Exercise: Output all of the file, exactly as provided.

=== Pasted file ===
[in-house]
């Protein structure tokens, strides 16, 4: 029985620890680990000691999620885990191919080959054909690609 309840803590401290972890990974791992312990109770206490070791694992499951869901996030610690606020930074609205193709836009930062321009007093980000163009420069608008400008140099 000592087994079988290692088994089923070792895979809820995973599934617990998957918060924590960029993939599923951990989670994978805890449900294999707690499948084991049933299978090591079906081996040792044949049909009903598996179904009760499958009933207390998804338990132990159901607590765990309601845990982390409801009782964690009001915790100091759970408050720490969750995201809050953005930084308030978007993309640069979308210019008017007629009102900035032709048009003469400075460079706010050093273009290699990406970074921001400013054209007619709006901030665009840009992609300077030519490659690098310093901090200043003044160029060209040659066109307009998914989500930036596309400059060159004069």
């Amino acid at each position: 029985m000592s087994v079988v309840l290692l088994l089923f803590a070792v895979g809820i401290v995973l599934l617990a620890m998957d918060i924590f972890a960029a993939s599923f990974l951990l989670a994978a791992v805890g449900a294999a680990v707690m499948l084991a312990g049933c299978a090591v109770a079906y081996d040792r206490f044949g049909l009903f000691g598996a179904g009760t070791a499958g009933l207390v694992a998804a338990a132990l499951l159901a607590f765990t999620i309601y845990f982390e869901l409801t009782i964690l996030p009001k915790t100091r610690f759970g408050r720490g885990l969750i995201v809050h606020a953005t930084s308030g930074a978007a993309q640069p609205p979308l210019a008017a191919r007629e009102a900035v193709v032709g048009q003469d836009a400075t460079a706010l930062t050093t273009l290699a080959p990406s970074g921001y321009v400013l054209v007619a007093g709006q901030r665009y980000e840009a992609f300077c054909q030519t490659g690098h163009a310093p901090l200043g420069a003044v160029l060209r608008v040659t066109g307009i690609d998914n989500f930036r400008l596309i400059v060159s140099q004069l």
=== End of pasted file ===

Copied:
[in-house]
């Protein structure tokens, strides 16, 4: 029985620890680990000691999620885990191919080959054909690609 309840803590401290972890990974791992312990109770206490070791694992499951869901996030610690606020930074609205193709836009930062321009007093980000163009420069608008400008140099 000592087994079988290692088994089923070792895979809820995973599934617990998957918060924590960029993939599923951990989670994978805890449900294999707690499948084991049933299978090591079906081996040792044949049909009903598996179904009760499958009933207390998804338990132990159901607590765990309601845990982390409801009782964690009001915790100091759970408050720490969750995201809050953005930084308030978007993309640069979308210019008017007629009102900035032709048009003469400075460079706010050093273009290699990406970074921001400013054209007619709006901030665009840009992609300077030519490659690098310093901090200043003044160029060209040659066109307009998914989500930036596309400059060159004069």
């Amino acid at each position: 029985m000592s087994v079988v309840l290692l088994l089923f803590a070792v895979g809820i401290v995973l599934l617990a620890m998957d918060i924590f972890a960029a993939s599923f990974l951990l989670a994978a791992v805890g449900a294999a680990v707690m499948l084991a312990g049933c299978a090591v109770a079906y081996d040792r206490f044949g049909l009903f000691g598996a179904g009760t070791a499958g009933l207390v694992a998804a338990a132990l499951l159901a607590f765990t999620i309601y845990f982390e869901l409801t009782i964690l996030p009001k915790t100091r610690f759970g408050r720490g885990l969750i995201v809050h606020a953005t930084s308030g930074a978007a993309q640069p609205p979308l210019a008017a191919r007629e009102a900035v193709v032709g048009q003469d836009a400075t460079a706010l930062t050093t273009l290699a080959p990406s970074g921001y321009v400013l054209v007619a007093g709006q901030r665009y980000e840009a992609f300077c054909q030519t490659g690098h163009a310093p901090l200043g420069a003044v160029l060209r608008v040659t066109g307009i690609d998914n989500f930036r400008l596309i400059v060159s140099q004069l």